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Eberhard Karls Universität Tübingen (2017)

Assessment of agricultural drought over Africa and its relation to El Niño-Southern Oscillation using remote sensing-based time series

Winkler, Karina

Titre : Assessment of agricultural drought over Africa and its relation to El Niño-Southern Oscillation using remote sensing-based time series

Auteur : Winkler, Karina

Université de soutenance : Eberhard Karls Universität Tübingen

Grade : Master 2017

Ranked amongst the most destructive natural disasters of the world, droughts may have severe impacts on ecosystems and society. Particularly in Africa, where water is a limiting factor and countries strongly rely on rain-fed agriculture, droughts have constantly led to widespread crop failure, food shortages and even humanitarian crises. In regions over eastern and southern Africa, such dry conditions have been attributed to the effect of El Niño-Southern Oscillation (ENSO). Given the recent El Niño episode of 2015/16 and the associated severe droughts that occurred in many parts of Africa, this interconnection has once again become an issue of importance. In this regard, remote sensing data and image analysis provide new opportunities for generating substantial information on the evolution of droughts at large spatial and temporal scales. This thesis focusses on monitoring agricultural droughts over Africa during 2000-2016 and their relation to ENSO by means of remote sensing time series. The used continental-scale approach is based on drought indices. In particular, TRMM-based Standardized Precipitation Index (SPI) and MODIS-derived Vegetation Condition Index (VCI) were used for analysing the spatio-temporal patterns of agricultural droughts. All in all, a comprehensive insight into the evolution of agricultural droughts in Africa was gained. The applicability of SPI and VCI as indices for continental-scale drought monitoring was proven. Observed discrepancies were linked with variabilities in sensitivity of vegetation to rainfall over Africa, which in turn merits further research. Moreover, the relation between droughts and ENSO was examined by applying a correlation analysis between time series of drought indices and Multivariate ENSO Index (MEI). This complex relationship could be described in its fundamentals. Based on revealed correlation patterns, droughts tend to occur during El Ni no over large parts of southern Africa. In contrast, a divided pattern was observed in eastern Africa, where areas with bimodal annual rainfall cycles tend to be affected by droughts during La Niña and, in zones of unimodal rainfall regimes, droughts tend to arise during the onset of El Niño. However, no universal El Niño- or La Niña-related response pattern of droughts could be deduced. In this regard, multi-year atmospheric fluctuations and characteristics of ENSO variants were discussed as possible influencing factors. Regional impacts of the drought episodes during El Niño 2002/03 and La Niña 2010/11 were illuminated by comparing observed regional drought patterns with statistics on national crop production. Focus is laid on each southern and eastern Africa, where decreases in production numbers were observed for major drought-affected countries. In order to achieve improvements in quality and reliability of the output, the incorporation of more accurate cropland information, adaptions of the correlation analysis as well as an uncertainty assessment and a validation are proposed. Using remote sensing data as a toolset for drought monitoring, this thesis represents an attempt to contribute to a better understanding of spatio-temporal patterns of agricultural droughts in Africa and their dependencies. Such knowledge is essential as it forms the basis for implementing strategies of drought hazard mitigation in the affected regions.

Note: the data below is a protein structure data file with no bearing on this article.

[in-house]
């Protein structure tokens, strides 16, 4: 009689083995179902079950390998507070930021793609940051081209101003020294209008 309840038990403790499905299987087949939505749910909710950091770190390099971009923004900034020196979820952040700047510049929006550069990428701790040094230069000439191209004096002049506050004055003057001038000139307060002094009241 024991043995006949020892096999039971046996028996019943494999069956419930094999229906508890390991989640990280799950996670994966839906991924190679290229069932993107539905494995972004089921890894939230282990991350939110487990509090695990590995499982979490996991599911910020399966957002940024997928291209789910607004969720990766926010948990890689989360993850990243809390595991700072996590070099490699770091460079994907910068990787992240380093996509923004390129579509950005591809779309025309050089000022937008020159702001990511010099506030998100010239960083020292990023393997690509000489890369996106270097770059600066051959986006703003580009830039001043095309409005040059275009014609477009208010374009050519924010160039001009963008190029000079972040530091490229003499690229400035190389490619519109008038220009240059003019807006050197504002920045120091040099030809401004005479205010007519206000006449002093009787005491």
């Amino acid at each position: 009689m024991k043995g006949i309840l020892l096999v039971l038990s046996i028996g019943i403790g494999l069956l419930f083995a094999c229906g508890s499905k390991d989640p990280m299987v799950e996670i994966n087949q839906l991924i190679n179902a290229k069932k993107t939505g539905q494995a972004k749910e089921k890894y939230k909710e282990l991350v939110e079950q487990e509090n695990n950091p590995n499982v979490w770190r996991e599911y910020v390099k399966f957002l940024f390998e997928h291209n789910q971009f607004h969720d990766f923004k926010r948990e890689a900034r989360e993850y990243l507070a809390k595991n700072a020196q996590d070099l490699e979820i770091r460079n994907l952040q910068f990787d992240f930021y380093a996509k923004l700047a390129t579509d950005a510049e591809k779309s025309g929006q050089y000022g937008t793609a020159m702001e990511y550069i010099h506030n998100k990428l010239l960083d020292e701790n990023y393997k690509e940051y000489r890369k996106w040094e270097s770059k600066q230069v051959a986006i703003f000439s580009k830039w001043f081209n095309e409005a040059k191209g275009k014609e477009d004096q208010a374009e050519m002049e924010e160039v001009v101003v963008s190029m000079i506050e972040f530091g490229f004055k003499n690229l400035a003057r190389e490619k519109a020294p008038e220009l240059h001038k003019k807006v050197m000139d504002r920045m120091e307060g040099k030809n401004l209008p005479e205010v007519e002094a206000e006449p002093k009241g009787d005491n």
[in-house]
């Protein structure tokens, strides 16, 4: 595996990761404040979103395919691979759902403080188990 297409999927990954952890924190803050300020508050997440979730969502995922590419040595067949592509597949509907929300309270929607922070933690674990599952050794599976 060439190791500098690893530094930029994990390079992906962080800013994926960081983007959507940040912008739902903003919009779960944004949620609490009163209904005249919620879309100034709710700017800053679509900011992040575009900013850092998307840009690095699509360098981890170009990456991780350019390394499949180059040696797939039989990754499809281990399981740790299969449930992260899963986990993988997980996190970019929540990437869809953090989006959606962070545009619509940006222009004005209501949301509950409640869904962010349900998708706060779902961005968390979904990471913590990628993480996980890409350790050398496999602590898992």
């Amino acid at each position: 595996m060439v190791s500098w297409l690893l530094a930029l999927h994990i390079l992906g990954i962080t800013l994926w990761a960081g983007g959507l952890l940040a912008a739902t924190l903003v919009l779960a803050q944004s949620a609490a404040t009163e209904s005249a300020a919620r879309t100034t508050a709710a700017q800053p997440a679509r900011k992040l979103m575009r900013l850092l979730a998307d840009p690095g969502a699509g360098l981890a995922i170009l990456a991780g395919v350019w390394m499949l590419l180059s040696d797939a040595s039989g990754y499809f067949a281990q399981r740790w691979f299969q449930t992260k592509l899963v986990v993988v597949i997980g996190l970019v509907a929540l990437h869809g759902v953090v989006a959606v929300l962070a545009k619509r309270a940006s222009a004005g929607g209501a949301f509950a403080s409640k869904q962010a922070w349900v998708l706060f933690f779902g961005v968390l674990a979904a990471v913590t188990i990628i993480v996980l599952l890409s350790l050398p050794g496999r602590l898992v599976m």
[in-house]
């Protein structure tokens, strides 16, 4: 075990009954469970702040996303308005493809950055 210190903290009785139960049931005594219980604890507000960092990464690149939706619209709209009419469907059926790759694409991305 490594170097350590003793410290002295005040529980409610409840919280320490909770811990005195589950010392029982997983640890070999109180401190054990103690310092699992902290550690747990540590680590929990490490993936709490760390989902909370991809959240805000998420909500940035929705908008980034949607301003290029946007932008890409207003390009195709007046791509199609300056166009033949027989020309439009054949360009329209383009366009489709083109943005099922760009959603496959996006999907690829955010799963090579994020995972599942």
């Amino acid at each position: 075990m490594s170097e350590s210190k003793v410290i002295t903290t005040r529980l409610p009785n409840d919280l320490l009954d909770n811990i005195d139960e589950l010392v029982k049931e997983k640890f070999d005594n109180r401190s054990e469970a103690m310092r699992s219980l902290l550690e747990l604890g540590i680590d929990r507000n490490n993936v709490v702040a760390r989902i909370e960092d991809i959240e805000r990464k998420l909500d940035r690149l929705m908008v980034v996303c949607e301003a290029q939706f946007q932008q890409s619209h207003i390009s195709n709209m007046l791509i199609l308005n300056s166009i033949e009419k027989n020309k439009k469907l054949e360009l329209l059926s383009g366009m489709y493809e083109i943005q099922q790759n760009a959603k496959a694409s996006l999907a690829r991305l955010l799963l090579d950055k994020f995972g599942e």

Mots clés  : Africa, Drought, El Niño-Southern Oscillation (ENSO), Agriculture, Remote Sensing, Precipiation, Vegetation


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